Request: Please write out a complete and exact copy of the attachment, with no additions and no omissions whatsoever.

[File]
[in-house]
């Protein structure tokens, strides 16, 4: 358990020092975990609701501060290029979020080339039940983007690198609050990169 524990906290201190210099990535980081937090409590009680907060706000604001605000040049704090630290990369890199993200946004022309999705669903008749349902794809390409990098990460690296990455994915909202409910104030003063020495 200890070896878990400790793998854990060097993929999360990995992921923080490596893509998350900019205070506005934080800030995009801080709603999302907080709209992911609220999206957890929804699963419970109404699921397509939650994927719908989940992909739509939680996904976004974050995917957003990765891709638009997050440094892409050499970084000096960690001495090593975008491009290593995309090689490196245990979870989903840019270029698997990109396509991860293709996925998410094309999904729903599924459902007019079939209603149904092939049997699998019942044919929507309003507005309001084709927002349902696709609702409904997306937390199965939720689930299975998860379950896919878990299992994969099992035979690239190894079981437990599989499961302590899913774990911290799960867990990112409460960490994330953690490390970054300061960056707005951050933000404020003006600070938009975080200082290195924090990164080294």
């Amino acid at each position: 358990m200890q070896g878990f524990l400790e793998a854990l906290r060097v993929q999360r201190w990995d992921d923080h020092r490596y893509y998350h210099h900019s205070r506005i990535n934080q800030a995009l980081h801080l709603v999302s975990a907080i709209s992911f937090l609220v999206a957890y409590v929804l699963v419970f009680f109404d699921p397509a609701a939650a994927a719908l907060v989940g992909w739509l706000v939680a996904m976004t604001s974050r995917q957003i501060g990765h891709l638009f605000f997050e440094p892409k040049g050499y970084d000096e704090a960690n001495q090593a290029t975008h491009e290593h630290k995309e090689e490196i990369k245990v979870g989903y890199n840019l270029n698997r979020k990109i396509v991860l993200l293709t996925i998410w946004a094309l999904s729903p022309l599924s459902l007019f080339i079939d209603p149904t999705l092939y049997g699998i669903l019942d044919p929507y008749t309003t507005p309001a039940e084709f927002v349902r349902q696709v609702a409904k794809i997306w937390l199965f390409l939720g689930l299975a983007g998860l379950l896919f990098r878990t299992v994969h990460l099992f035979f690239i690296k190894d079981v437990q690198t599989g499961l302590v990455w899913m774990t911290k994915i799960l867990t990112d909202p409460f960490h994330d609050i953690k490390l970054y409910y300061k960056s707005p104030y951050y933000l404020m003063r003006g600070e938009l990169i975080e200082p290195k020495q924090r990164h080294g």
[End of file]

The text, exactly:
[in-house]
């Protein structure tokens, strides 16, 4: 358990020092975990609701501060290029979020080339039940983007690198609050990169 524990906290201190210099990535980081937090409590009680907060706000604001605000040049704090630290990369890199993200946004022309999705669903008749349902794809390409990098990460690296990455994915909202409910104030003063020495 200890070896878990400790793998854990060097993929999360990995992921923080490596893509998350900019205070506005934080800030995009801080709603999302907080709209992911609220999206957890929804699963419970109404699921397509939650994927719908989940992909739509939680996904976004974050995917957003990765891709638009997050440094892409050499970084000096960690001495090593975008491009290593995309090689490196245990979870989903840019270029698997990109396509991860293709996925998410094309999904729903599924459902007019079939209603149904092939049997699998019942044919929507309003507005309001084709927002349902696709609702409904997306937390199965939720689930299975998860379950896919878990299992994969099992035979690239190894079981437990599989499961302590899913774990911290799960867990990112409460960490994330953690490390970054300061960056707005951050933000404020003006600070938009975080200082290195924090990164080294």
């Amino acid at each position: 358990m200890q070896g878990f524990l400790e793998a854990l906290r060097v993929q999360r201190w990995d992921d923080h020092r490596y893509y998350h210099h900019s205070r506005i990535n934080q800030a995009l980081h801080l709603v999302s975990a907080i709209s992911f937090l609220v999206a957890y409590v929804l699963v419970f009680f109404d699921p397509a609701a939650a994927a719908l907060v989940g992909w739509l706000v939680a996904m976004t604001s974050r995917q957003i501060g990765h891709l638009f605000f997050e440094p892409k040049g050499y970084d000096e704090a960690n001495q090593a290029t975008h491009e290593h630290k995309e090689e490196i990369k245990v979870g989903y890199n840019l270029n698997r979020k990109i396509v991860l993200l293709t996925i998410w946004a094309l999904s729903p022309l599924s459902l007019f080339i079939d209603p149904t999705l092939y049997g699998i669903l019942d044919p929507y008749t309003t507005p309001a039940e084709f927002v349902r349902q696709v609702a409904k794809i997306w937390l199965f390409l939720g689930l299975a983007g998860l379950l896919f990098r878990t299992v994969h990460l099992f035979f690239i690296k190894d079981v437990q690198t599989g499961l302590v990455w899913m774990t911290k994915i799960l867990t990112d909202p409460f960490h994330d609050i953690k490390l970054y409910y300061k960056s707005p104030y951050y933000l404020m003063r003006g600070e938009l990169i975080e200082p290195k020495q924090r990164h080294g």